The head of the National Rifle Association said Sunday that there's little appetite on Capitol Hill for a ban on assault weapons.
"When a president takes all the power of his office, if he's willing to expend political capital, you don't want to make predictions, you don't want to bet your house on the outcome. But I would say that the likelihood is that they are not going to be able to get an assault weapons ban through this Congress," NRA President David Keene said on CNN's State of the Union.
Asked about proposed new limits on the size of ammunition clips, he said, "I don't think ultimately they are going to get that, either."
The comments come in the wake of a call by the White House and some lawmakers to ban assault weapons and curb the size of ammunition clips. The push comes a month after the shootings in Newtown, Conn., that killed 27 people, mostly children. The previous ban on assault weapons expired in 2004.
Keene said Sunday that the measures being considered — universal background checks, an assault weapons ban, limiting the size of ammunition clips — won't work.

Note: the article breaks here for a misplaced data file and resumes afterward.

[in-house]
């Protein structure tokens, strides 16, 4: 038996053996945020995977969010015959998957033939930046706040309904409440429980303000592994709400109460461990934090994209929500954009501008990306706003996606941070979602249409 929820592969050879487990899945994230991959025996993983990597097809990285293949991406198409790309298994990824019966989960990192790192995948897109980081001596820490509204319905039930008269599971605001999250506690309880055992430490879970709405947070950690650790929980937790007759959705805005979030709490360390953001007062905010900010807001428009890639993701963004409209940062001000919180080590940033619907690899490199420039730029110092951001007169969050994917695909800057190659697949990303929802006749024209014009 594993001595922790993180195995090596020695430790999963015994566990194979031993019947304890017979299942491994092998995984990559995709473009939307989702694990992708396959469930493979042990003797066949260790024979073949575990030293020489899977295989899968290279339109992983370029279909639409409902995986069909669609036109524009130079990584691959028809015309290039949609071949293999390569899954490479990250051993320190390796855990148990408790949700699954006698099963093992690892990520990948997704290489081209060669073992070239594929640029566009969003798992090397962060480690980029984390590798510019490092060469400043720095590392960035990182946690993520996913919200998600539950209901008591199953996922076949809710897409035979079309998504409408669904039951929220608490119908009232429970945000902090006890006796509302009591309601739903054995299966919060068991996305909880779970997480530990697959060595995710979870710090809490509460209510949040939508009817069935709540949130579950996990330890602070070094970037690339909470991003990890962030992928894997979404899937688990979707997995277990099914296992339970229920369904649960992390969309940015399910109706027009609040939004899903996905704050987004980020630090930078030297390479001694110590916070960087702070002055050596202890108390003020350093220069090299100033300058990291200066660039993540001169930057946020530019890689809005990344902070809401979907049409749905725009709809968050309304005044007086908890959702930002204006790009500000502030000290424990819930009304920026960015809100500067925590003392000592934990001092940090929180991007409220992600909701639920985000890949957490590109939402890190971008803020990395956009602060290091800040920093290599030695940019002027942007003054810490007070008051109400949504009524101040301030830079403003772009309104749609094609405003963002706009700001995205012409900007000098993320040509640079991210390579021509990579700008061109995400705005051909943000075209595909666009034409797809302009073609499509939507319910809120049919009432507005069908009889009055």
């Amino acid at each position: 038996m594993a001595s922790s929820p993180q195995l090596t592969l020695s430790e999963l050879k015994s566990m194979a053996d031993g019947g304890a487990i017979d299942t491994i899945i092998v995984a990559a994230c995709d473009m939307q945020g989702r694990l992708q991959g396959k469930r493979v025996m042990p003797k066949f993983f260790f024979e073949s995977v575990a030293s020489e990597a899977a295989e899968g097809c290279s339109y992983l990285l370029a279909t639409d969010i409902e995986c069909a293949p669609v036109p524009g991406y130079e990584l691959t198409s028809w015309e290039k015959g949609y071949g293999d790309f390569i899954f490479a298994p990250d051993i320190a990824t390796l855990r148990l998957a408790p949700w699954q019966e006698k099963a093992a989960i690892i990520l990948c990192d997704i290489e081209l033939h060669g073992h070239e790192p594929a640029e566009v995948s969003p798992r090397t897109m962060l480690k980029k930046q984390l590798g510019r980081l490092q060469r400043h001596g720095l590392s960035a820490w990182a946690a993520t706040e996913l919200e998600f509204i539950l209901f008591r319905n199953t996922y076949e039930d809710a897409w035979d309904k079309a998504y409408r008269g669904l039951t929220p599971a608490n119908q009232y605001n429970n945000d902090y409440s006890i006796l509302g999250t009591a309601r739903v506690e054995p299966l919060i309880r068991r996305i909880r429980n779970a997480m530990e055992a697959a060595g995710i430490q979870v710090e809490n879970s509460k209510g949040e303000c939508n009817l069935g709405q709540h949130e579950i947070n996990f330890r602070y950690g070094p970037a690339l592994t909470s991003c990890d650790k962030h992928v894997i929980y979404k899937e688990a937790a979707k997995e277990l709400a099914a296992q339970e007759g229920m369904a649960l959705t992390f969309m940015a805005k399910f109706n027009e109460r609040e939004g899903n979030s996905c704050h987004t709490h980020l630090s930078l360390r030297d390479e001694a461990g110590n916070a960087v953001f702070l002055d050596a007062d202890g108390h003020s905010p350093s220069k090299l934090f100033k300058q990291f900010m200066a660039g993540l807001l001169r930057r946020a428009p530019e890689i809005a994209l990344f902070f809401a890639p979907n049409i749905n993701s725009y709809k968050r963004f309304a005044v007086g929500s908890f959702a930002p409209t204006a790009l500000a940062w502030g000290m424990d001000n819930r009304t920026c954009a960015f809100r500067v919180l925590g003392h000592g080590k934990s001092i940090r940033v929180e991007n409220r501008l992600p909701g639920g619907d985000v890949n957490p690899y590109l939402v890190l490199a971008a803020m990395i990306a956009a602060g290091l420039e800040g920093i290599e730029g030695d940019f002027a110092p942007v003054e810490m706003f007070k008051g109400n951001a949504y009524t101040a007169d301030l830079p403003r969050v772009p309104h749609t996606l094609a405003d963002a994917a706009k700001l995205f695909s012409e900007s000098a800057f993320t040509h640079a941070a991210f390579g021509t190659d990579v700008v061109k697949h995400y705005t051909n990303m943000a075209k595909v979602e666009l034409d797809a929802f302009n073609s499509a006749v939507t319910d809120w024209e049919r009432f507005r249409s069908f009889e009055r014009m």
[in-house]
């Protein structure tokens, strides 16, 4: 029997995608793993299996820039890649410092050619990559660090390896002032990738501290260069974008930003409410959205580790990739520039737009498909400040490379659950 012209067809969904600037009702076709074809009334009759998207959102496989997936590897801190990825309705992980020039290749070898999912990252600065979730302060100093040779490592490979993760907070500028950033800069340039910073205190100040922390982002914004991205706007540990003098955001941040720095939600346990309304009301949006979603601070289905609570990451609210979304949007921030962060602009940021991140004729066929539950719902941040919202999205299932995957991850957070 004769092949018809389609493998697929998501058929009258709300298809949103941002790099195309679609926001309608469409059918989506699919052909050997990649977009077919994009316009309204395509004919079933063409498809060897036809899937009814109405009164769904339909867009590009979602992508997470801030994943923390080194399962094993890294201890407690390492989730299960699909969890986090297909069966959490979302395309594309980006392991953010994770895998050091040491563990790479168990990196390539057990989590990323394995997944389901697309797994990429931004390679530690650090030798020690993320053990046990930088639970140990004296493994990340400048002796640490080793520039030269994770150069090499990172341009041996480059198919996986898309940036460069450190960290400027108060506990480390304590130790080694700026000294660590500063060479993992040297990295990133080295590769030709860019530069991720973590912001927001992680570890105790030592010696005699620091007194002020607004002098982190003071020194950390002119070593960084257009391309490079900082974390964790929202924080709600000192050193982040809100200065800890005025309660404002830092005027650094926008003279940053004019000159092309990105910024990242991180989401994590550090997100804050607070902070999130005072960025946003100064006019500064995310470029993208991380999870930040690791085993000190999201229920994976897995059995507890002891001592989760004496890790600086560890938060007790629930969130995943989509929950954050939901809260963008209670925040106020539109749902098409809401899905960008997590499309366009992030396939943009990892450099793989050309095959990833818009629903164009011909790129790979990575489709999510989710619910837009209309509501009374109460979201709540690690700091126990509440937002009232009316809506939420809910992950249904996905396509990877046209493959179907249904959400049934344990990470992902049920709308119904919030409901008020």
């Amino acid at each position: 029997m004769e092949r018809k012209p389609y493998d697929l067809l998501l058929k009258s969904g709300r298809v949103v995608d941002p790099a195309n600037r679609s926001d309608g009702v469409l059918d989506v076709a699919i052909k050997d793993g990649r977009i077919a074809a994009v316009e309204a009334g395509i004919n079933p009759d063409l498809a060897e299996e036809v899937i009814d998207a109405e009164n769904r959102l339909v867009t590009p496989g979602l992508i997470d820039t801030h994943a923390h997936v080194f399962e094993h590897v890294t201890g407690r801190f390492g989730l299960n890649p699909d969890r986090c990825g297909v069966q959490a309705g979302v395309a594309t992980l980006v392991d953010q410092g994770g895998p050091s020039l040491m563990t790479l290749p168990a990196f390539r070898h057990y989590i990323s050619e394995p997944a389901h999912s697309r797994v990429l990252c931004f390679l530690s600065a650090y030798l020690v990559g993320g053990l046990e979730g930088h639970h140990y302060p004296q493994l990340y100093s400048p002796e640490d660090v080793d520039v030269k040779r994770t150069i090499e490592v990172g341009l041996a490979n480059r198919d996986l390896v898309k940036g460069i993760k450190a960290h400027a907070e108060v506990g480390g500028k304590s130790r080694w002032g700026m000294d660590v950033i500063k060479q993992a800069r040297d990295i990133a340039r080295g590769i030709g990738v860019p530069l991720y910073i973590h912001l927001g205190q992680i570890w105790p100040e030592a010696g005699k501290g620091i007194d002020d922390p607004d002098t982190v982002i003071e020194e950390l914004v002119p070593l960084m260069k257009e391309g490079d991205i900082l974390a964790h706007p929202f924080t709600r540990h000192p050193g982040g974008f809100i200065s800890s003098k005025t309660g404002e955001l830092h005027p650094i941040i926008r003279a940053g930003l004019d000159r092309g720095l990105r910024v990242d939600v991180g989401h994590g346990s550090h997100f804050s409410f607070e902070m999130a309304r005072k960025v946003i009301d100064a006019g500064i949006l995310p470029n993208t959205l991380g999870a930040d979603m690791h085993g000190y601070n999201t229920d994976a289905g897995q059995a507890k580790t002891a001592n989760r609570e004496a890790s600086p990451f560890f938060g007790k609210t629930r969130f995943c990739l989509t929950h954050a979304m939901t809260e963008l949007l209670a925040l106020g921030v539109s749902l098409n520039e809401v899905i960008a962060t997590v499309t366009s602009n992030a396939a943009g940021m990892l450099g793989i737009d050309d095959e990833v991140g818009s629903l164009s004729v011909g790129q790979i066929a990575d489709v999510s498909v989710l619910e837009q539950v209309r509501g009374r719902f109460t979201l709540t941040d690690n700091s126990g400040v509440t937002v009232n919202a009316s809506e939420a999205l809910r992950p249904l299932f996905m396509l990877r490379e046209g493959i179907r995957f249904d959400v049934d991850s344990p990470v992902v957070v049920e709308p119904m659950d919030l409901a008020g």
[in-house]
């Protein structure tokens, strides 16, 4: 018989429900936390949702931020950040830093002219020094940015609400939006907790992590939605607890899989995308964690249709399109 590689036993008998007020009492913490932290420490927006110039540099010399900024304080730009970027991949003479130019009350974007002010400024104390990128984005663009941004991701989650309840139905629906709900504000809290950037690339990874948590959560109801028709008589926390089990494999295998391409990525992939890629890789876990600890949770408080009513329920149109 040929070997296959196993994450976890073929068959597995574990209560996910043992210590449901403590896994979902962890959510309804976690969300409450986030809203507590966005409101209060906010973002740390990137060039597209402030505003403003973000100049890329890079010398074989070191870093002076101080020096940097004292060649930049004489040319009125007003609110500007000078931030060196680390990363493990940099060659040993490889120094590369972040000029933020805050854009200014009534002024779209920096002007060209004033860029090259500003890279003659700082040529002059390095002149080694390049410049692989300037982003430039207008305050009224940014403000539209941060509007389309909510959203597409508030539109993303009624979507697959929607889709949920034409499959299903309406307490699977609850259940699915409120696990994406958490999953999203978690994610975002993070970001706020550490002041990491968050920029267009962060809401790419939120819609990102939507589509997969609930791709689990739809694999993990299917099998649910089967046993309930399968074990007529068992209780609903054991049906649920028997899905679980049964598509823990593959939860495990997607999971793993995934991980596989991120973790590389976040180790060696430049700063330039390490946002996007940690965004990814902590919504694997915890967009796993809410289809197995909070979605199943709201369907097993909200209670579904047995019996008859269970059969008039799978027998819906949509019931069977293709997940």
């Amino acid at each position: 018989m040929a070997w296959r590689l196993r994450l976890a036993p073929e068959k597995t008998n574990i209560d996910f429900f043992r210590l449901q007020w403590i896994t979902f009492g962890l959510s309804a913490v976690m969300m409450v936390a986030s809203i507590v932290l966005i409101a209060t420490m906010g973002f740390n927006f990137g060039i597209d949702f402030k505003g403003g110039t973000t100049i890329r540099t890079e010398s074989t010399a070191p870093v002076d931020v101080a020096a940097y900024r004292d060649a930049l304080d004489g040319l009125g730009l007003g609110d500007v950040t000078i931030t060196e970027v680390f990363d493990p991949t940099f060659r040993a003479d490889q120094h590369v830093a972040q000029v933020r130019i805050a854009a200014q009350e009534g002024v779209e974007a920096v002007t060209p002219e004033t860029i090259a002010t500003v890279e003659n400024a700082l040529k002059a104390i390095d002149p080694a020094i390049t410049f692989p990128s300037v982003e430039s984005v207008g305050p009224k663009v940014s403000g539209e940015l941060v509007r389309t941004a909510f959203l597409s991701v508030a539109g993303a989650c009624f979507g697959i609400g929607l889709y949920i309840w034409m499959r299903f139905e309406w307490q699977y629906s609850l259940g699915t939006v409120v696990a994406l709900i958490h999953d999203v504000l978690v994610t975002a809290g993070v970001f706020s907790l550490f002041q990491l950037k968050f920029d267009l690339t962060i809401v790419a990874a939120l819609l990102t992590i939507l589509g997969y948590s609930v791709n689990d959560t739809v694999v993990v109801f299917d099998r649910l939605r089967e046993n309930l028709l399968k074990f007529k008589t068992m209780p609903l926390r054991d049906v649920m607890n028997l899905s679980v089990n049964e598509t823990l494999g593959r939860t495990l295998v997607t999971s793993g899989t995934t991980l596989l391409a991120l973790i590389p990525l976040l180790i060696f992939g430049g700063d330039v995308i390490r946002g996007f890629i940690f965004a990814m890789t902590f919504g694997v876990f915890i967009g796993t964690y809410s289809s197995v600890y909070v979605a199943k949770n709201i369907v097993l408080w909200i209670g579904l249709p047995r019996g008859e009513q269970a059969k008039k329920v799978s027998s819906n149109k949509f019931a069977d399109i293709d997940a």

"One of the things that we have pushed for a number of years is including those who have been adjudicated to be mentally incompetent and potentially dangerous, onto the lists of those people who are prohibited from buying firearms," he said. "That has not been done. That should be done because most of the people who engage in these sort of things are people who have had real trouble."
Here's more from The Associated Press on the background to the story:
"The National Rifle Association has so far prevented passage of another assault weapons ban like the one that expired in 2004. But some lawmakers say the Newtown tragedy has transformed the country, and Americans are ready for stricter gun laws. President Barack Obama has made gun control a top priority. And on Tuesday Vice President Joe Biden is expected to give Obama a comprehensive package of recommendations for curbing gun violence."
Last week, Politico reported that the NRA has gained more than 100,000 new members since late December.
Democratic lawmakers were cautious about the prospects of an assault weapons ban.
Rep. Elijah Cummings, D-Md., said on State of the Union: "I think that we have a possibility. But I think it's going to be very difficult. I think the things that we do agree on, it seems, [are] the universal background checks and the high-capacity magazines."